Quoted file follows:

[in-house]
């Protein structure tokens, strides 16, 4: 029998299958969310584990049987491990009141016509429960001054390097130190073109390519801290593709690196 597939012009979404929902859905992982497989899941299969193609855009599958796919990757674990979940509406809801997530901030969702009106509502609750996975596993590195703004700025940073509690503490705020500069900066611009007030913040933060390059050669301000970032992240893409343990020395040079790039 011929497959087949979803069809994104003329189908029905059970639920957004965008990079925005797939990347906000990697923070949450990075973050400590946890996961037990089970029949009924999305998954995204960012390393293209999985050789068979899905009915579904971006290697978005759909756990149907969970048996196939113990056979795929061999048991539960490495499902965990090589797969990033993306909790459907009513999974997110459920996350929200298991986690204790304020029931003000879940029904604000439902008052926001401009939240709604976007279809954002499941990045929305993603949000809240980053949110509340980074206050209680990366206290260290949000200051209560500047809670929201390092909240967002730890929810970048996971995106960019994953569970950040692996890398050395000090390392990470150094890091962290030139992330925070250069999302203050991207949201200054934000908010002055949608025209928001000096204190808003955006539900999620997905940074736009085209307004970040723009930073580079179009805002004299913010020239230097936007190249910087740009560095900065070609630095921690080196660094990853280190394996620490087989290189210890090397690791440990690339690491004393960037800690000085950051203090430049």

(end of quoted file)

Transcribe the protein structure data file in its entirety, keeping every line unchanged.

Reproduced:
[in-house]
């Protein structure tokens, strides 16, 4: 029998299958969310584990049987491990009141016509429960001054390097130190073109390519801290593709690196 597939012009979404929902859905992982497989899941299969193609855009599958796919990757674990979940509406809801997530901030969702009106509502609750996975596993590195703004700025940073509690503490705020500069900066611009007030913040933060390059050669301000970032992240893409343990020395040079790039 011929497959087949979803069809994104003329189908029905059970639920957004965008990079925005797939990347906000990697923070949450990075973050400590946890996961037990089970029949009924999305998954995204960012390393293209999985050789068979899905009915579904971006290697978005759909756990149907969970048996196939113990056979795929061999048991539960490495499902965990090589797969990033993306909790459907009513999974997110459920996350929200298991986690204790304020029931003000879940029904604000439902008052926001401009939240709604976007279809954002499941990045929305993603949000809240980053949110509340980074206050209680990366206290260290949000200051209560500047809670929201390092909240967002730890929810970048996971995106960019994953569970950040692996890398050395000090390392990470150094890091962290030139992330925070250069999302203050991207949201200054934000908010002055949608025209928001000096204190808003955006539900999620997905940074736009085209307004970040723009930073580079179009805002004299913010020239230097936007190249910087740009560095900065070609630095921690080196660094990853280190394996620490087989290189210890090397690791440990690339690491004393960037800690000085950051203090430049």